The speech that follows was delivered on Radio London by the French general Charles de Gaulle after France had been defeated by the German army and the French Prime Minister Philippe Pétain had announced he would sue for an armisitice. De Gaulle would not give up and decided to continue the struggle from London as the leader of the Free French.Text of the speech
The chiefs who have commanded the French armed forces for many years, have formed a government. This government, which is responsible for the defeat of our troops, has made contact with the enemy in order to end hostilities.
Indeed, the mechanical might of the enemy, his ground and air forces have overwhelmed us.
Far more than to their numbers, we had to yield to their tanks, their aircraft and the German tactics. Tanks, aircraft and German tactics surprised the leaders of our armies and led them to where they now stand.
But, has the last word been said with this? Must hope disappear? Is this defeat definite? No, it is not!
Believe me, I who speak to you with professional knowledge and I say to you that nothing is lost for France. The same means which we have been conquered with, will bring us victory one day.
Because France is not alone. She is not alone. She is not alone. She has a vast empire behind her. She may form an alliance with the British Empire that rules the sea and continues the struggle. She may, just like Great Britain, make unlimited use of the immense industrial might of the United States.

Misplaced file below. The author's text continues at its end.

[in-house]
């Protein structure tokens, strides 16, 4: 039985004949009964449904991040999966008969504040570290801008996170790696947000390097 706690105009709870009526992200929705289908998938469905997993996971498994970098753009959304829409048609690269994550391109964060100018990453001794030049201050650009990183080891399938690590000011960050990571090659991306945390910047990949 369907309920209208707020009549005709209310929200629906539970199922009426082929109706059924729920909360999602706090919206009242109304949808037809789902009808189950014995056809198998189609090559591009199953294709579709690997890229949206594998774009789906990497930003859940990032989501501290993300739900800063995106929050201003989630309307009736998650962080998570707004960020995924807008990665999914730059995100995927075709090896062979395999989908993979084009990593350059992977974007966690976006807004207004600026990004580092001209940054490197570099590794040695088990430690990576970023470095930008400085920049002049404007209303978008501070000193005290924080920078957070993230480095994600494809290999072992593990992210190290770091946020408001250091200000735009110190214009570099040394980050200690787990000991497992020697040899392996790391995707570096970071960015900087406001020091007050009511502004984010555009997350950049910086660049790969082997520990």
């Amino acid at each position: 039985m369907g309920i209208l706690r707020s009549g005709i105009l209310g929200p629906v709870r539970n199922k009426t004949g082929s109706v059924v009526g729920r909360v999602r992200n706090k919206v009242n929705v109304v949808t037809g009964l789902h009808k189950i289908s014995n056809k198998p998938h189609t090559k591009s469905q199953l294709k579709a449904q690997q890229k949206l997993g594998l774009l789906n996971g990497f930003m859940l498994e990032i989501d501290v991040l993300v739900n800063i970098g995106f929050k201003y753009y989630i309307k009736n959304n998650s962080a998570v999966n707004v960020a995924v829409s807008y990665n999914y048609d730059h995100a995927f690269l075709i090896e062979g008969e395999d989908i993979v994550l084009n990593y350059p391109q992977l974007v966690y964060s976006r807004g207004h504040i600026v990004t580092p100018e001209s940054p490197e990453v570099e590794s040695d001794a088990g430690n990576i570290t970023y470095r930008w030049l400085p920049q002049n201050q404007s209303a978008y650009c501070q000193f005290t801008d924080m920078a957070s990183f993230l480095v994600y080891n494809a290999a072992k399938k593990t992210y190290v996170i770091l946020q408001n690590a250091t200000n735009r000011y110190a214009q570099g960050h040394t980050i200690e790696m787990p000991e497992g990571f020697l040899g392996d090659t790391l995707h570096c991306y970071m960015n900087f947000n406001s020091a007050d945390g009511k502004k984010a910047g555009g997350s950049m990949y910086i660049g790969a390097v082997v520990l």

This war is not limited to to the unlucky territory of our country. This war is not limited by the battle for France. This war is a global war. All mistakes, all delays and all the suffering in the world will not prevent us from crushing our enemies one day with all means available. Conquered today by mechanical forces, we will gain victory in the future by a superior mechanical force. The fate of the world lies in our hands.
I, Général de Gaulle, presently in London, I call upon the officers and French soldiers who are on British soil today or who will arrive here with or without their weapons, I call upon the engineers and the specialised workers of the armament industry who are on British soil today or who will arrive here, to contact me.
Whatever happens, the flame of French resistance must not be extinghuished and shall not be extinguished.
Tomorrow, like today, I will talk to you again on Radio London.